Alfred Teale


About Alfred

  • Name
  • Initials
  • Surname
  • Date of Birth
    16 March 1891
  • Birth town
    Tollerton, Yorkshire
  • Resided town
    Tollerton, Yorkshire
  • Commemorated
  • Nationality
  • Place of death
    York Registration District
  • Date of death
  • Married
  • Occupation
    Farm Labourer

Service Information

  • Army

  • Service Number
  • Rank
  • Regiment
    Middlesex Regiment


Alfred was born in Tollerton, Yorkshire on 16 March 1891, to an unmarried mother.  The 1891 census records him, at three weeks old, living with his mother, one-year-old brother Oliver and Jane and William Teale, his maternal grandparents in Tollerton.  In 1901, although his mother had married and moved to Bradford, Alfred remained living with his widowed grandmother in Alne and was living with her in Tollerton in 1911 and working as a farm labourer.  On Alfred’s attestation papers, he listed his grandparents as his parents, so maybe he was not aware of his real parentage.

However, prior to Alfred joining up records show that he had a criminal record; he had been bound over for housebreaking in July 1908; in July 1909, he was sentenced to three months in jail for stealing a bicycle; and in April 1910 he received a further two-month sentence for stealing a bicycle pump.  He was back in court in February 1913, when at York Assizes he was convicted of breaking and entering and stealing a purse and some money for which he was sentenced to eight months’ hard labour.

Alfred joined up in Alne on 19 November 1914, at one of the recruitment fairs which travelled round from village to village at the time. From here he was transported to Bridlington where he enlisted as a private into the 2nd Battalion, 1st Queen’s Own Yorkshire Dragoons.  He was aged just under 24 years old, 5ft 9in tall with a 38in chest, brown hair and grey eyes.

On 1 January 1916, Alfred married Ada Weatherill at the Parish Church, York and his son Alfred was born on 20 February. Obviously keen to see his baby, Alfred absented himself without leave between 19 and 21 February, for which offence he received 28 days’ detention and forfeited three days’ pay.

In September of that year, Alfred sailed to Salonika in Greece where he was transferred to 26th Battalion (3rd Public Works Pioneers) Middlesex Regiment, as part of the 27th Division. The Division saw action in the capture of Karajakois (30 September – 2 October 1916), the capture of Yenikoi (3-4 October 1916), the Battle of Turmbiza Farm (17 November and 6-7 December 1916), and the capture of Homondos (October 1917) in the mountainous, malarial Salonika front around what is now the Greek-Macedonia border, and in which nearly half the men died of disease or hardship within weeks of arriving in the area. In November 1917, the Battalion moved with the Division to Italy but returned to France in March 1918.  Apart from a bout of malaria, Alfred appears to have survived the war unscathed, returning home on 21 April 1919, having elected to re-enlist for four years in the 10th (Prince of Wales Own Royal) Hussars, for which there was a bounty of up to £50 being offered – worth in the region of £2,500 in today’s money.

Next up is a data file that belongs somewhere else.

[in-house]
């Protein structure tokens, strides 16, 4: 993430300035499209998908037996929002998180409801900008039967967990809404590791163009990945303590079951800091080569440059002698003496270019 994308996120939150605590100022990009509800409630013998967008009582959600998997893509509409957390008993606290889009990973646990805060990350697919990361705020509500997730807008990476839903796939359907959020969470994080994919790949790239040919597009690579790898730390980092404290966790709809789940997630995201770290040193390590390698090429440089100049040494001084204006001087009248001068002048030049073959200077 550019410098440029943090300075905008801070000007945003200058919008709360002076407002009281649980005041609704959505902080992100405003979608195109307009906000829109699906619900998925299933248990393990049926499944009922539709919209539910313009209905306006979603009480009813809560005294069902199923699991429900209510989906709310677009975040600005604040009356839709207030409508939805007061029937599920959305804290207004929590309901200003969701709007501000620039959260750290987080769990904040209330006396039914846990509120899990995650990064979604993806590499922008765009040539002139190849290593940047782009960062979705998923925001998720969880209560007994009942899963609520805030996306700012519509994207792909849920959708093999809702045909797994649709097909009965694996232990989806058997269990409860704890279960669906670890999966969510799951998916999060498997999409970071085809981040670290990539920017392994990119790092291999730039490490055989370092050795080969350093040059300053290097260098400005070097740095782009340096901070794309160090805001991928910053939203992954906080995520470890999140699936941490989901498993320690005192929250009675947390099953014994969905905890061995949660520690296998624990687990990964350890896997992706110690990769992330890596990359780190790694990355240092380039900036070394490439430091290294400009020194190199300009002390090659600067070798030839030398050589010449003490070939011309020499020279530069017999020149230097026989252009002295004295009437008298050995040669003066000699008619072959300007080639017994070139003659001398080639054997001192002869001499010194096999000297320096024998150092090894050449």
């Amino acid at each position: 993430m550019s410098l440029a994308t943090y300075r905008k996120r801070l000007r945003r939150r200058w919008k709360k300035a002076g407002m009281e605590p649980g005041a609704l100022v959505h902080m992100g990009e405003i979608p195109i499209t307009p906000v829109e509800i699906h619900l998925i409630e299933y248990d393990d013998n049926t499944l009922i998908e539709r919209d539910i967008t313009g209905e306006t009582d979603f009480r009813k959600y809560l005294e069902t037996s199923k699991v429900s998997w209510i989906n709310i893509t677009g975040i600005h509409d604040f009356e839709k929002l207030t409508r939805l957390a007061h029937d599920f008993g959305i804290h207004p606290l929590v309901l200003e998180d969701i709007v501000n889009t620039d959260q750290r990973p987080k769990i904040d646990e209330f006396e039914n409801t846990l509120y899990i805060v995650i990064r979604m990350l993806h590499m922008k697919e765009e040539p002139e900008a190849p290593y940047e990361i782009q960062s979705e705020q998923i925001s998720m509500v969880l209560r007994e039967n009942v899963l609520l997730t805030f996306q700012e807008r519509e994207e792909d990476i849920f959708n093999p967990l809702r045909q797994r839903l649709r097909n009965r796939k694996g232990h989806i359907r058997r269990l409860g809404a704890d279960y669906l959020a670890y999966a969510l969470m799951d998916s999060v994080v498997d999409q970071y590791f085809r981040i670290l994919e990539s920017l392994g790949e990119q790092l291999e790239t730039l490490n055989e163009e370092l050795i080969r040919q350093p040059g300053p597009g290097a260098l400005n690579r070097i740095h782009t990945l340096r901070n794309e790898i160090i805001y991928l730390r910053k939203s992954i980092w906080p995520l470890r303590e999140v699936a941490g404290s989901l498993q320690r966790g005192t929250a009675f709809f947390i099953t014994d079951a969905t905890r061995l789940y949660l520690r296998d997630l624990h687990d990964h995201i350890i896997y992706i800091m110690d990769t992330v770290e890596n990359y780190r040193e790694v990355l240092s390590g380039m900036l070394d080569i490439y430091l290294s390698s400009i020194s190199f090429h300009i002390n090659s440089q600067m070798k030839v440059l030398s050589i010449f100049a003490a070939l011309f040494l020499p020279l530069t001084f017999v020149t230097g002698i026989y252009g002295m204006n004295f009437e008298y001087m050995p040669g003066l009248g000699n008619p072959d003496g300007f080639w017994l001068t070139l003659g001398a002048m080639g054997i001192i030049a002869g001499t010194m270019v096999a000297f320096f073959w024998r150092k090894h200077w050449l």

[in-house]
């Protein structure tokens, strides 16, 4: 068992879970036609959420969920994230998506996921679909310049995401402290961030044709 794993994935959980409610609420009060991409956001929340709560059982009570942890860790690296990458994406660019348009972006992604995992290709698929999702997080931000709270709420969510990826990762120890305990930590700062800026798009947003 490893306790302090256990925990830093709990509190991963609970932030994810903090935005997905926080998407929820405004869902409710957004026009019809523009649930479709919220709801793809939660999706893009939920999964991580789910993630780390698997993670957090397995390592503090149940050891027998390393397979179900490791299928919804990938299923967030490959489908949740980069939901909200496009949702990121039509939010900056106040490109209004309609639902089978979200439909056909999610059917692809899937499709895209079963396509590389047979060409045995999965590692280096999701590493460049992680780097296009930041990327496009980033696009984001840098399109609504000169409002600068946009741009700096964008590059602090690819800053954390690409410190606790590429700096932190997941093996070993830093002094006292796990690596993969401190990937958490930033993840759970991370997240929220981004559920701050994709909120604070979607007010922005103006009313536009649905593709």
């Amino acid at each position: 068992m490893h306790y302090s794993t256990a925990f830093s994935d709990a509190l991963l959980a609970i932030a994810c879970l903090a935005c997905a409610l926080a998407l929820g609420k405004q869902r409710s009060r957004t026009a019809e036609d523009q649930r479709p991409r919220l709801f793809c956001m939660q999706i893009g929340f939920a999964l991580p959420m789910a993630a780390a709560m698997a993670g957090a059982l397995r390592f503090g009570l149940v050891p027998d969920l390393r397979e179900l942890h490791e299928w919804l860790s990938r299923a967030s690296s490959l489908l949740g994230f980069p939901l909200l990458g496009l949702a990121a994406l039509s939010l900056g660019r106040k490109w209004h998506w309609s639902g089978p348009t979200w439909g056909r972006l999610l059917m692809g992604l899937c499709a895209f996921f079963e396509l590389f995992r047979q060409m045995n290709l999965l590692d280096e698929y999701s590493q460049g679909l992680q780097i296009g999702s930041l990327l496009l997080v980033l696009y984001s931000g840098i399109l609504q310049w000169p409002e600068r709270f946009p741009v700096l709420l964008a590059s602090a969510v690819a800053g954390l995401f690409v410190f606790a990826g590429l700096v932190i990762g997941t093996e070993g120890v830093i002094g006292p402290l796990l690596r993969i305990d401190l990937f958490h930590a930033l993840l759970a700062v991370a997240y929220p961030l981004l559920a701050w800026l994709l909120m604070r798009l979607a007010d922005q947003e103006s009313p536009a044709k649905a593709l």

On re-joining Alfred was given a furlough until 25 July 1919, but he failed to join his new regiment on the appointed date and went AWOL until he was eventually apprehended by the police in Easingwold on 25 November and he re-joined his Depot under escort.  However, during the period of his absence, he suffered a tragedy when his baby son was born prematurely on 20 September and died at only five days old.   Two weeks before this sad occurrence, the military authorities received a letter purporting to be from his brother ‘W Teale’, stating Alfred had died of malaria on 9 September. The army asked the police to investigate this situation and they reported back to the army that they had not only found Alfred alive and well, but he also stated that he had no brother with that initial and denied all knowledge of the letter!  In November, Alfred was sent under escort to join the Hussars in Ireland and following his absence, he was fined 128 days’ pay.

Alfred was again absent from barracks in Canterbury between 20 December 1919 and 20 January 1920, for which he received 28 days’ detention and forfeited 31 days’ pay. He was unable to join his regiment between 25 April and 31 May due to a conviction for stealing firewood from a house in Newton-on-Ouse, the village where his wife was living, and was sentenced to two months’ hard labour in prison. Upon release, he surrendered himself to the police in York and was once again returned to Canterbury where he was given 28 days’ detention and forfeited 36 days’ pay. Re-joining his unit in Cork, he was detained once more for absence before being finally discharged after another conviction for theft in September 1920.  When he was discharged all former service was forfeited “Having been convicted by the civil power of stealing”.  His war medals were also forfeited.

In 1926 when his regiment captain was asked for a character reference, not surprisingly, he issued the following response: ‘Since the above-named man joined the regiment he has been either in prison or an absentee so it is impossible for me to give him a good character’. 

Alfred and Ada had a further six children William (1922), Jane (1924), David (1927), Hilda (1929), John (1932) and Jean (1938).  In 1939 Alfred, a farm foreman and Ada are living at Bungalow North, North Ings, Malton, Yorkshire with William, a cowman on a farm, Hilda, at school and four other records still closed, presumably their other children.  Alfred died in the York district in 1967, aged 76.

With grateful thanks to be Alne Village website for information about Alfred in their WW1 Memories.

Could you be related to Alfred Teale?  Do get in touch if you can tell us more.

Campaign Medals

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